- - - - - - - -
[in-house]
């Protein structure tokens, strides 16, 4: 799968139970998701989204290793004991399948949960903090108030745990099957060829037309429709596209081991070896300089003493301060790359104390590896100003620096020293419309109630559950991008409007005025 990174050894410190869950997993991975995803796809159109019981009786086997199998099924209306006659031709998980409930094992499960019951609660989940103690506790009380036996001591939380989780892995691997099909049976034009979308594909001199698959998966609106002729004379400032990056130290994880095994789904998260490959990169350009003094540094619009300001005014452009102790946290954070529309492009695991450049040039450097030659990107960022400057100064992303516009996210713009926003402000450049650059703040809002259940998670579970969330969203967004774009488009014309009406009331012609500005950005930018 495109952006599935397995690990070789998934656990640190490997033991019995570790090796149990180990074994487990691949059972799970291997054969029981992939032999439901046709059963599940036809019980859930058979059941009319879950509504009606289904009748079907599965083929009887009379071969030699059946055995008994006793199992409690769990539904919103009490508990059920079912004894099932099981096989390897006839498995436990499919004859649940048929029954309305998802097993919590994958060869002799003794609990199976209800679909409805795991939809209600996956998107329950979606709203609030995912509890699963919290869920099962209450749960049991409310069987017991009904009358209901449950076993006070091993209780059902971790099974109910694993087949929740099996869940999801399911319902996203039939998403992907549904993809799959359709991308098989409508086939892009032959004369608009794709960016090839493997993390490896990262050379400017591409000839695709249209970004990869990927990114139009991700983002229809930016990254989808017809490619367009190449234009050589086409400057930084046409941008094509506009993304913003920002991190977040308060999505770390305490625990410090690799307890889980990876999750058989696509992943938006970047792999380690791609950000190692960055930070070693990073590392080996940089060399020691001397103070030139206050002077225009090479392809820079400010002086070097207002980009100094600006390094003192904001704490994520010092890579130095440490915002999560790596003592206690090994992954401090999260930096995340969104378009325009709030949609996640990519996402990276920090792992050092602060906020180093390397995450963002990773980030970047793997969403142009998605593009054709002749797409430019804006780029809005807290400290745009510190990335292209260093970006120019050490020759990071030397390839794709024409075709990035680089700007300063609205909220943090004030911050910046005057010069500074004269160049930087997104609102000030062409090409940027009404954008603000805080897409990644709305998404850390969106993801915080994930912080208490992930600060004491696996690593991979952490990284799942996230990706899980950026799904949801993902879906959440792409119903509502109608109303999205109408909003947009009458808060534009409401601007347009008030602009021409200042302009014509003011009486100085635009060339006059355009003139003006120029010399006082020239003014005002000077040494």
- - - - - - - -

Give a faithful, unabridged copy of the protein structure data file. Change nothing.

[in-house]
């Protein structure tokens, strides 16, 4: 799968139970998701989204290793004991399948949960903090108030745990099957060829037309429709596209081991070896300089003493301060790359104390590896100003620096020293419309109630559950991008409007005025 990174050894410190869950997993991975995803796809159109019981009786086997199998099924209306006659031709998980409930094992499960019951609660989940103690506790009380036996001591939380989780892995691997099909049976034009979308594909001199698959998966609106002729004379400032990056130290994880095994789904998260490959990169350009003094540094619009300001005014452009102790946290954070529309492009695991450049040039450097030659990107960022400057100064992303516009996210713009926003402000450049650059703040809002259940998670579970969330969203967004774009488009014309009406009331012609500005950005930018 495109952006599935397995690990070789998934656990640190490997033991019995570790090796149990180990074994487990691949059972799970291997054969029981992939032999439901046709059963599940036809019980859930058979059941009319879950509504009606289904009748079907599965083929009887009379071969030699059946055995008994006793199992409690769990539904919103009490508990059920079912004894099932099981096989390897006839498995436990499919004859649940048929029954309305998802097993919590994958060869002799003794609990199976209800679909409805795991939809209600996956998107329950979606709203609030995912509890699963919290869920099962209450749960049991409310069987017991009904009358209901449950076993006070091993209780059902971790099974109910694993087949929740099996869940999801399911319902996203039939998403992907549904993809799959359709991308098989409508086939892009032959004369608009794709960016090839493997993390490896990262050379400017591409000839695709249209970004990869990927990114139009991700983002229809930016990254989808017809490619367009190449234009050589086409400057930084046409941008094509506009993304913003920002991190977040308060999505770390305490625990410090690799307890889980990876999750058989696509992943938006970047792999380690791609950000190692960055930070070693990073590392080996940089060399020691001397103070030139206050002077225009090479392809820079400010002086070097207002980009100094600006390094003192904001704490994520010092890579130095440490915002999560790596003592206690090994992954401090999260930096995340969104378009325009709030949609996640990519996402990276920090792992050092602060906020180093390397995450963002990773980030970047793997969403142009998605593009054709002749797409430019804006780029809005807290400290745009510190990335292209260093970006120019050490020759990071030397390839794709024409075709990035680089700007300063609205909220943090004030911050910046005057010069500074004269160049930087997104609102000030062409090409940027009404954008603000805080897409990644709305998404850390969106993801915080994930912080208490992930600060004491696996690593991979952490990284799942996230990706899980950026799904949801993902879906959440792409119903509502109608109303999205109408909003947009009458808060534009409401601007347009008030602009021409200042302009014509003011009486100085635009060339006059355009003139003006120029010399006082020239003014005002000077040494």